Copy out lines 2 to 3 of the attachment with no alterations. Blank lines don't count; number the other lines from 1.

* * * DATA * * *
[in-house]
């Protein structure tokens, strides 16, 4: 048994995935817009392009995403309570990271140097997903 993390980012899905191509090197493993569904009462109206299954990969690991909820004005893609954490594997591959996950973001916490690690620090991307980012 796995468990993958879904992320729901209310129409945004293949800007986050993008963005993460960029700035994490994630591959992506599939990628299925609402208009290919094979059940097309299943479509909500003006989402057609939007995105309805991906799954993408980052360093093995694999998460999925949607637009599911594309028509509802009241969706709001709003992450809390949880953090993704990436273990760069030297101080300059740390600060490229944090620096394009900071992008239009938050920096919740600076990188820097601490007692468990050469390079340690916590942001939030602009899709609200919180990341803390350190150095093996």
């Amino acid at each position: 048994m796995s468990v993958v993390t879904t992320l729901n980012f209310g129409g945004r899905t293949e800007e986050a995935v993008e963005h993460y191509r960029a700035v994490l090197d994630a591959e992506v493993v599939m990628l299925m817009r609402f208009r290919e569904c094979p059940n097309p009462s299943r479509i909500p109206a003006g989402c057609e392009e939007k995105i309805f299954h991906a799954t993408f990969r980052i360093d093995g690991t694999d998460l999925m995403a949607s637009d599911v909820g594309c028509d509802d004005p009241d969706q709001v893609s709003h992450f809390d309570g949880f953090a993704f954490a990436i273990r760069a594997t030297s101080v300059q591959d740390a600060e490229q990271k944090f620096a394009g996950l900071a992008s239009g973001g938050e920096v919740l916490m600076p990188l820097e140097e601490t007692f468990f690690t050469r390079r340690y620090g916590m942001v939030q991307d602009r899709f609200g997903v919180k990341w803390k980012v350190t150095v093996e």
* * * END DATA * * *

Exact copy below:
């Protein structure tokens, strides 16, 4: 048994995935817009392009995403309570990271140097997903 993390980012899905191509090197493993569904009462109206299954990969690991909820004005893609954490594997591959996950973001916490690690620090991307980012 796995468990993958879904992320729901209310129409945004293949800007986050993008963005993460960029700035994490994630591959992506599939990628299925609402208009290919094979059940097309299943479509909500003006989402057609939007995105309805991906799954993408980052360093093995694999998460999925949607637009599911594309028509509802009241969706709001709003992450809390949880953090993704990436273990760069030297101080300059740390600060490229944090620096394009900071992008239009938050920096919740600076990188820097601490007692468990050469390079340690916590942001939030602009899709609200919180990341803390350190150095093996």
């Amino acid at each position: 048994m796995s468990v993958v993390t879904t992320l729901n980012f209310g129409g945004r899905t293949e800007e986050a995935v993008e963005h993460y191509r960029a700035v994490l090197d994630a591959e992506v493993v599939m990628l299925m817009r609402f208009r290919e569904c094979p059940n097309p009462s299943r479509i909500p109206a003006g989402c057609e392009e939007k995105i309805f299954h991906a799954t993408f990969r980052i360093d093995g690991t694999d998460l999925m995403a949607s637009d599911v909820g594309c028509d509802d004005p009241d969706q709001v893609s709003h992450f809390d309570g949880f953090a993704f954490a990436i273990r760069a594997t030297s101080v300059q591959d740390a600060e490229q990271k944090f620096a394009g996950l900071a992008s239009g973001g938050e920096v919740l916490m600076p990188l820097e140097e601490t007692f468990f690690t050469r390079r340690y620090g916590m942001v939030q991307d602009r899709f609200g997903v919180k990341w803390k980012v350190t150095v093996e």